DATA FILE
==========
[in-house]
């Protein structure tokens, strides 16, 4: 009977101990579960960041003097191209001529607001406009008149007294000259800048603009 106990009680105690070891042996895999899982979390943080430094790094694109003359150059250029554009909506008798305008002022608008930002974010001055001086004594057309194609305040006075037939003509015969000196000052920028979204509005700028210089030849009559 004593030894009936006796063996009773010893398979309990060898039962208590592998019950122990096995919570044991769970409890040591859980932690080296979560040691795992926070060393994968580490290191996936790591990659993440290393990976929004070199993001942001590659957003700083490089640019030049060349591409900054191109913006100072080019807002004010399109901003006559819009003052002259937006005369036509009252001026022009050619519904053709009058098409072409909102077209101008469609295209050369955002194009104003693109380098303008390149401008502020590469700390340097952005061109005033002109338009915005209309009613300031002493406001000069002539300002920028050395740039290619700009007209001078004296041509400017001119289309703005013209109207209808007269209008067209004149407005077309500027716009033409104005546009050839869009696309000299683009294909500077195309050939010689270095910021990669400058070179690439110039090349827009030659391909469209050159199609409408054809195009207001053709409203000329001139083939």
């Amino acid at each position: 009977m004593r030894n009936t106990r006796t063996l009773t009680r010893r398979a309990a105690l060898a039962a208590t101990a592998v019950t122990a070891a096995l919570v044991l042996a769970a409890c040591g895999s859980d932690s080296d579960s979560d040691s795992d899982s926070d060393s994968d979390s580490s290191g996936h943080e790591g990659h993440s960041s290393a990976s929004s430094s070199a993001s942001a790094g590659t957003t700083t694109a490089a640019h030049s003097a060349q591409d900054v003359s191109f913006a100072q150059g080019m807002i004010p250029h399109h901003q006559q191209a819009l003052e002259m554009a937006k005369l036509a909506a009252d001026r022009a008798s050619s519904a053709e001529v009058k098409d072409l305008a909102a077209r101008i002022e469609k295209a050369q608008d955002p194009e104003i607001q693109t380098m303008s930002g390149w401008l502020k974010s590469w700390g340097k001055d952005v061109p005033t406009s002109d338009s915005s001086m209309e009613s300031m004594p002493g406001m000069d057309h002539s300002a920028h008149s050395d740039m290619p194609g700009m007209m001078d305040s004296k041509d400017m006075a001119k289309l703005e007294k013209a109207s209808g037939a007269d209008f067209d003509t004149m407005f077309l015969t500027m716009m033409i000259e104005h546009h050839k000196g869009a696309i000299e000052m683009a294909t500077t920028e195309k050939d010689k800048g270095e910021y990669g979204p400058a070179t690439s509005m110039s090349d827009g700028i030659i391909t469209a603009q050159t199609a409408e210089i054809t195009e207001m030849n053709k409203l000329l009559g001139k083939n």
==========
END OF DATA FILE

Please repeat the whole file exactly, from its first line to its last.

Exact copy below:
[in-house]
């Protein structure tokens, strides 16, 4: 009977101990579960960041003097191209001529607001406009008149007294000259800048603009 106990009680105690070891042996895999899982979390943080430094790094694109003359150059250029554009909506008798305008002022608008930002974010001055001086004594057309194609305040006075037939003509015969000196000052920028979204509005700028210089030849009559 004593030894009936006796063996009773010893398979309990060898039962208590592998019950122990096995919570044991769970409890040591859980932690080296979560040691795992926070060393994968580490290191996936790591990659993440290393990976929004070199993001942001590659957003700083490089640019030049060349591409900054191109913006100072080019807002004010399109901003006559819009003052002259937006005369036509009252001026022009050619519904053709009058098409072409909102077209101008469609295209050369955002194009104003693109380098303008390149401008502020590469700390340097952005061109005033002109338009915005209309009613300031002493406001000069002539300002920028050395740039290619700009007209001078004296041509400017001119289309703005013209109207209808007269209008067209004149407005077309500027716009033409104005546009050839869009696309000299683009294909500077195309050939010689270095910021990669400058070179690439110039090349827009030659391909469209050159199609409408054809195009207001053709409203000329001139083939």
């Amino acid at each position: 009977m004593r030894n009936t106990r006796t063996l009773t009680r010893r398979a309990a105690l060898a039962a208590t101990a592998v019950t122990a070891a096995l919570v044991l042996a769970a409890c040591g895999s859980d932690s080296d579960s979560d040691s795992d899982s926070d060393s994968d979390s580490s290191g996936h943080e790591g990659h993440s960041s290393a990976s929004s430094s070199a993001s942001a790094g590659t957003t700083t694109a490089a640019h030049s003097a060349q591409d900054v003359s191109f913006a100072q150059g080019m807002i004010p250029h399109h901003q006559q191209a819009l003052e002259m554009a937006k005369l036509a909506a009252d001026r022009a008798s050619s519904a053709e001529v009058k098409d072409l305008a909102a077209r101008i002022e469609k295209a050369q608008d955002p194009e104003i607001q693109t380098m303008s930002g390149w401008l502020k974010s590469w700390g340097k001055d952005v061109p005033t406009s002109d338009s915005s001086m209309e009613s300031m004594p002493g406001m000069d057309h002539s300002a920028h008149s050395d740039m290619p194609g700009m007209m001078d305040s004296k041509d400017m006075a001119k289309l703005e007294k013209a109207s209808g037939a007269d209008f067209d003509t004149m407005f077309l015969t500027m716009m033409i000259e104005h546009h050839k000196g869009a696309i000299e000052m683009a294909t500077t920028e195309k050939d010689k800048g270095e910021y990669g979204p400058a070179t690439s509005m110039s090349d827009g700028i030659i391909t469209a603009q050159t199609a409408e210089i054809t195009e207001m030849n053709k409203l000329l009559g001139k083939n």